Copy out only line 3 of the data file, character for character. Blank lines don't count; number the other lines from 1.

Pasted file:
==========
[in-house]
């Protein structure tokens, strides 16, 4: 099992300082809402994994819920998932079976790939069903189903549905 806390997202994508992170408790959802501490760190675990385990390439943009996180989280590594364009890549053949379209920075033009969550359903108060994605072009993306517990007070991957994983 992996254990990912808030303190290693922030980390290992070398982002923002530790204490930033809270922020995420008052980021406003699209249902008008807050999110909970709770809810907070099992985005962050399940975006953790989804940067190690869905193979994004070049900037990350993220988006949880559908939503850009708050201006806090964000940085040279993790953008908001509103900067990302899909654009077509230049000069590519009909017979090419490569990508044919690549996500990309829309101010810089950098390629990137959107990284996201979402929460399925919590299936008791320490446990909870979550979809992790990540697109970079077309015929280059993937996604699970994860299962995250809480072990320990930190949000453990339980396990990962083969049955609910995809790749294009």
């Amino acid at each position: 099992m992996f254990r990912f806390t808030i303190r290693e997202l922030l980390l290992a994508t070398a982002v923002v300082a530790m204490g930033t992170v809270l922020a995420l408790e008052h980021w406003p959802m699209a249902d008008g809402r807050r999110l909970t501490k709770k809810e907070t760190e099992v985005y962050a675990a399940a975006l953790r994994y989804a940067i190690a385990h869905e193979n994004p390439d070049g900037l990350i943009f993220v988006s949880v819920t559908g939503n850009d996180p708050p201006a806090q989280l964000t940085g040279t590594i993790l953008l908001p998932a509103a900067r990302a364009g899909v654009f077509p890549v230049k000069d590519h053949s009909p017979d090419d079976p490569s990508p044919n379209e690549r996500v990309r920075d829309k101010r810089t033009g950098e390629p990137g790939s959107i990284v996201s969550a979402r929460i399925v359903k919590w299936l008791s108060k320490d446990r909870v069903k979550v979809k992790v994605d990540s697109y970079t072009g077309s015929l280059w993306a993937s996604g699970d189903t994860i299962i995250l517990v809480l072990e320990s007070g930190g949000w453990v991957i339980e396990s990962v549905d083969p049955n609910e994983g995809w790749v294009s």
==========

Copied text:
């Amino acid at each position: 099992m992996f254990r990912f806390t808030i303190r290693e997202l922030l980390l290992a994508t070398a982002v923002v300082a530790m204490g930033t992170v809270l922020a995420l408790e008052h980021w406003p959802m699209a249902d008008g809402r807050r999110l909970t501490k709770k809810e907070t760190e099992v985005y962050a675990a399940a975006l953790r994994y989804a940067i190690a385990h869905e193979n994004p390439d070049g900037l990350i943009f993220v988006s949880v819920t559908g939503n850009d996180p708050p201006a806090q989280l964000t940085g040279t590594i993790l953008l908001p998932a509103a900067r990302a364009g899909v654009f077509p890549v230049k000069d590519h053949s009909p017979d090419d079976p490569s990508p044919n379209e690549r996500v990309r920075d829309k101010r810089t033009g950098e390629p990137g790939s959107i990284v996201s969550a979402r929460i399925v359903k919590w299936l008791s108060k320490d446990r909870v069903k979550v979809k992790v994605d990540s697109y970079t072009g077309s015929l280059w993306a993937s996604g699970d189903t994860i299962i995250l517990v809480l072990e320990s007070g930190g949000w453990v991957i339980e396990s990962v549905d083969p049955n609910e994983g995809w790749v294009s």